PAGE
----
The observations Booth makes in the book are similar to those I have so often faced as a writer and a reader.
Wayne Booth’s 1988 book The Company We Keep: An Ethics of Fiction covers too vast a territory to adequately summarise here, and his loquacious means of expression make highlighting his ideas via pithy quotes quite difficult. Further, the book addresses critics – and in particular, ethical criticism, rather than the authors themselves, but I will attempt to recap the major points that would seem to be most applicable to this argument.
Please note also that Booth returns often to Twain’s 1884 novel Huckleberry Finn. Although he enjoyed the work as a whole, he was torn by recurrent racism in the text and the limited world presented by unreliable Huck. Much of the debate in the book, and therefore in the quotes below, revolved around this specific quandary.
Booth began by talking about censorship and the reasoning behind it - how texts are likely to influence our character (as readers) as we read them.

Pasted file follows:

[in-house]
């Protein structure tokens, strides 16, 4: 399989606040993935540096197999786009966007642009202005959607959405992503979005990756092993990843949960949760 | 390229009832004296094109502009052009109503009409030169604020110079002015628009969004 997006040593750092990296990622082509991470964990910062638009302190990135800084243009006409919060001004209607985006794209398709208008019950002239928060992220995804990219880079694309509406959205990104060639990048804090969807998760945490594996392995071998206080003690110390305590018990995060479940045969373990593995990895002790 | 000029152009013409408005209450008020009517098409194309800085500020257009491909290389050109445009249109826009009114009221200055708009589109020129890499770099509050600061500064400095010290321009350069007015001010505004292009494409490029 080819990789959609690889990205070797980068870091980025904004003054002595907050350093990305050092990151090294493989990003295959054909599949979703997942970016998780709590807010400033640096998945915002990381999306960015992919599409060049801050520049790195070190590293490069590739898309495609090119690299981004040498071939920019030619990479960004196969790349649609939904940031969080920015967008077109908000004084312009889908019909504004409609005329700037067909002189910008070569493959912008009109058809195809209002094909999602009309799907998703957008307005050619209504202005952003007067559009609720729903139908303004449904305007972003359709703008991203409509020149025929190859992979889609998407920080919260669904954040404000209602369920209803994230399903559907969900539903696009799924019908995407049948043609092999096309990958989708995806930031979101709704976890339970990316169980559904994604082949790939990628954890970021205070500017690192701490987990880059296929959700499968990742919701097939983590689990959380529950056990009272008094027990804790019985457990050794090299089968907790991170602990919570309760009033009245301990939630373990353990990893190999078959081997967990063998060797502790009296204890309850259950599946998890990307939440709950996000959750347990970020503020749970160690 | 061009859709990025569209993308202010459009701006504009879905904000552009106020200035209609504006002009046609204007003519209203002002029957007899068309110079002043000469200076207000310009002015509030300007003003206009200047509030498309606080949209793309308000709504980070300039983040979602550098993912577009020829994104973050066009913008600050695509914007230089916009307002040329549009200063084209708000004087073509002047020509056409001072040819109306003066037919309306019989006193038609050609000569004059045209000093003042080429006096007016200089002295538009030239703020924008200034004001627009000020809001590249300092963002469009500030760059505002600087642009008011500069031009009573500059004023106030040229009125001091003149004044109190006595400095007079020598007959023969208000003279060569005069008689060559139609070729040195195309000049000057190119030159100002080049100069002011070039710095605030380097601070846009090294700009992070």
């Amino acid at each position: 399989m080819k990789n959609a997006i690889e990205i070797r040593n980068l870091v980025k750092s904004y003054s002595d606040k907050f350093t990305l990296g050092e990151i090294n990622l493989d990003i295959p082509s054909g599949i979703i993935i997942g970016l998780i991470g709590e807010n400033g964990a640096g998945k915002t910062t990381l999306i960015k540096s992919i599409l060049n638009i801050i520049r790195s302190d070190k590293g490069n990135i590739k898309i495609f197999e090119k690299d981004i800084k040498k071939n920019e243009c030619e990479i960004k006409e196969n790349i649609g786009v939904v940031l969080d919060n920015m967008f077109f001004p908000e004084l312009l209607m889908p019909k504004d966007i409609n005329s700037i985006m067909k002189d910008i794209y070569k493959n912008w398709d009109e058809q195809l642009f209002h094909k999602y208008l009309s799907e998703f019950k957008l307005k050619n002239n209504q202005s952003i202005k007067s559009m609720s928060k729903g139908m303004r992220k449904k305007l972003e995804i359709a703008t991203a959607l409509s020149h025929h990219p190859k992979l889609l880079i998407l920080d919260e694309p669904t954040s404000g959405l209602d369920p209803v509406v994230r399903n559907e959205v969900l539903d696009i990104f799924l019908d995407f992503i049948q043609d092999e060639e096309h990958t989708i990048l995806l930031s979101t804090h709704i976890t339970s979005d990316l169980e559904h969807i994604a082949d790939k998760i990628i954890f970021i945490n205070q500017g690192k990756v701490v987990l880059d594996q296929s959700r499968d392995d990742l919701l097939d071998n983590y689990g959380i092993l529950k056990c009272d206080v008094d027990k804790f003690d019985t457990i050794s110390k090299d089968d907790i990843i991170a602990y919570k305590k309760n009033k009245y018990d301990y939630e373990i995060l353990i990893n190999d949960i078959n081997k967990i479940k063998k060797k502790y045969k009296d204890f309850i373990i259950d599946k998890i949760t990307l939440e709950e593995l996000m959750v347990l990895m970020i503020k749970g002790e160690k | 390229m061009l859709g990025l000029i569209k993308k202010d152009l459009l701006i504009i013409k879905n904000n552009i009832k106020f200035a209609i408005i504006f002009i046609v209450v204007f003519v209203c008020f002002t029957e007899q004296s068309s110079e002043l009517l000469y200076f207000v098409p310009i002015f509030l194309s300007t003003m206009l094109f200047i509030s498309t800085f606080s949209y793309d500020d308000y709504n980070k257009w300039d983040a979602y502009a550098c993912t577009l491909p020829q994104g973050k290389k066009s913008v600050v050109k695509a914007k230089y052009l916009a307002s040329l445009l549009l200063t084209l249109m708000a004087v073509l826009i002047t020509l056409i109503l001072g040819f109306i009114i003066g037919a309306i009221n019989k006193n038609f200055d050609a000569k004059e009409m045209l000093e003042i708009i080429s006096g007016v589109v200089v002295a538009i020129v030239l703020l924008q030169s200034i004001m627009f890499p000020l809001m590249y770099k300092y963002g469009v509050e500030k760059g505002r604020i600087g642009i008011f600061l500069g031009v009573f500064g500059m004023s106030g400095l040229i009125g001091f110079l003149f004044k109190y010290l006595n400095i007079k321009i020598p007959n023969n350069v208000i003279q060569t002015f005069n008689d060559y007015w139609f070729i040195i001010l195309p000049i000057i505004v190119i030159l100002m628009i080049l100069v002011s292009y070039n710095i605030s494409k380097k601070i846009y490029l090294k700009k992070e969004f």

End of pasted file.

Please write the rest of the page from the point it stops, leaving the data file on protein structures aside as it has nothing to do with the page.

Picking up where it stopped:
But the censors are likely to know, because of the way they themselves read, that literary parts can carry their own meaning and power quite independently of any correction an author may have built into the whole. (p 161)
Most overtly ethical critics have dwelt on whether a given narrative will work for good or ill in the life of other readers, after the last page has been turned …
But what happens if we begin instead with the qualities of experience sought or achieved by authors and readers during the time of the telling or listening? Instead of asking whether this book, poem, play, movie, or TV drama will turn me toward virtue or vice tomorrow, we now will ask what kind of company it offers me today. (p 169)